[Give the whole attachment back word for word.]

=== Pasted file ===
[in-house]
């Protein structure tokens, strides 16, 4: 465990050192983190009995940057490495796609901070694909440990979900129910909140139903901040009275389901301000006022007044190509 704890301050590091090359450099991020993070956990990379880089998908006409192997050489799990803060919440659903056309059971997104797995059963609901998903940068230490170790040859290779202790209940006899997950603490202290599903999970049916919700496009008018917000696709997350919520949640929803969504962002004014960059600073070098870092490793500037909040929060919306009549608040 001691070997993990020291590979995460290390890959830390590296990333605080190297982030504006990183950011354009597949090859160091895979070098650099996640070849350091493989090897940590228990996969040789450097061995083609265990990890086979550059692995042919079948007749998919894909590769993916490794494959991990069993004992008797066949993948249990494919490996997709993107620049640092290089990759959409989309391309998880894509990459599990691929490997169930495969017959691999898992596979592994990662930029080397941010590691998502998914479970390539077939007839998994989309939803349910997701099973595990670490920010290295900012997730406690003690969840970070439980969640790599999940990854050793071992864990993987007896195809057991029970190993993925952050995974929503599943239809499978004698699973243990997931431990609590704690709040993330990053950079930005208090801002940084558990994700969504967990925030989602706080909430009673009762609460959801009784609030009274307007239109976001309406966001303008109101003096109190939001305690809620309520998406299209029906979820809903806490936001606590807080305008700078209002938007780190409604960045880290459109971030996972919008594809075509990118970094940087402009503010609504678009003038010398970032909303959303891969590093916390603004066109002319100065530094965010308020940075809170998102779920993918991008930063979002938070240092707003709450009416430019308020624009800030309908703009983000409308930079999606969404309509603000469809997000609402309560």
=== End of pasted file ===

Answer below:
[in-house]
């Protein structure tokens, strides 16, 4: 465990050192983190009995940057490495796609901070694909440990979900129910909140139903901040009275389901301000006022007044190509 704890301050590091090359450099991020993070956990990379880089998908006409192997050489799990803060919440659903056309059971997104797995059963609901998903940068230490170790040859290779202790209940006899997950603490202290599903999970049916919700496009008018917000696709997350919520949640929803969504962002004014960059600073070098870092490793500037909040929060919306009549608040 001691070997993990020291590979995460290390890959830390590296990333605080190297982030504006990183950011354009597949090859160091895979070098650099996640070849350091493989090897940590228990996969040789450097061995083609265990990890086979550059692995042919079948007749998919894909590769993916490794494959991990069993004992008797066949993948249990494919490996997709993107620049640092290089990759959409989309391309998880894509990459599990691929490997169930495969017959691999898992596979592994990662930029080397941010590691998502998914479970390539077939007839998994989309939803349910997701099973595990670490920010290295900012997730406690003690969840970070439980969640790599999940990854050793071992864990993987007896195809057991029970190993993925952050995974929503599943239809499978004698699973243990997931431990609590704690709040993330990053950079930005208090801002940084558990994700969504967990925030989602706080909430009673009762609460959801009784609030009274307007239109976001309406966001303008109101003096109190939001305690809620309520998406299209029906979820809903806490936001606590807080305008700078209002938007780190409604960045880290459109971030996972919008594809075509990118970094940087402009503010609504678009003038010398970032909303959303891969590093916390603004066109002319100065530094965010308020940075809170998102779920993918991008930063979002938070240092707003709450009416430019308020624009800030309908703009983000409308930079999606969404309509603000469809997000609402309560």